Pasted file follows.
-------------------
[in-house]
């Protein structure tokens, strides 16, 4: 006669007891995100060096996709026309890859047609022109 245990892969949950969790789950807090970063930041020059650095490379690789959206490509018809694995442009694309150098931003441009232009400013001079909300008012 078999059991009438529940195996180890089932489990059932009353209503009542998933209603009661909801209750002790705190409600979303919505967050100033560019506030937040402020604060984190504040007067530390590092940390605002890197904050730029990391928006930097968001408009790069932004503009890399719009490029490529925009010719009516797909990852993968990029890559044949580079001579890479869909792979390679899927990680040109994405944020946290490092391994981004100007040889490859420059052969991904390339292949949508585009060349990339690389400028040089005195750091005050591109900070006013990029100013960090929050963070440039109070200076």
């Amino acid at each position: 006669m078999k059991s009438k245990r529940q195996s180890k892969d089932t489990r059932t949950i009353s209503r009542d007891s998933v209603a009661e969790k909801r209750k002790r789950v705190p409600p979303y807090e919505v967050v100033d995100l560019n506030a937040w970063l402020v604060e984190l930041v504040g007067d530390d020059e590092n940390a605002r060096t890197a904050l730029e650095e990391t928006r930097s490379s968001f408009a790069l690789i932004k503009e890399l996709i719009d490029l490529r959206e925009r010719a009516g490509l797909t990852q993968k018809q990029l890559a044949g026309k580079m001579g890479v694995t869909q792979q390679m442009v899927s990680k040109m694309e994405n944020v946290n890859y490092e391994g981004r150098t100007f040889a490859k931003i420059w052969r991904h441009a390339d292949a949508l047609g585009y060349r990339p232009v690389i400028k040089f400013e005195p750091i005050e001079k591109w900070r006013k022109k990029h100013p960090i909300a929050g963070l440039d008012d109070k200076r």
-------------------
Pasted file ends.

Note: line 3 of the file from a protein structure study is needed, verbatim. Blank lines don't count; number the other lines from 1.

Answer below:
């Amino acid at each position: 006669m078999k059991s009438k245990r529940q195996s180890k892969d089932t489990r059932t949950i009353s209503r009542d007891s998933v209603a009661e969790k909801r209750k002790r789950v705190p409600p979303y807090e919505v967050v100033d995100l560019n506030a937040w970063l402020v604060e984190l930041v504040g007067d530390d020059e590092n940390a605002r060096t890197a904050l730029e650095e990391t928006r930097s490379s968001f408009a790069l690789i932004k503009e890399l996709i719009d490029l490529r959206e925009r010719a009516g490509l797909t990852q993968k018809q990029l890559a044949g026309k580079m001579g890479v694995t869909q792979q390679m442009v899927s990680k040109m694309e994405n944020v946290n890859y490092e391994g981004r150098t100007f040889a490859k931003i420059w052969r991904h441009a390339d292949a949508l047609g585009y060349r990339p232009v690389i400028k040089f400013e005195p750091i005050e001079k591109w900070r006013k022109k990029h100013p960090i909300a929050g963070l440039d008012d109070k200076r």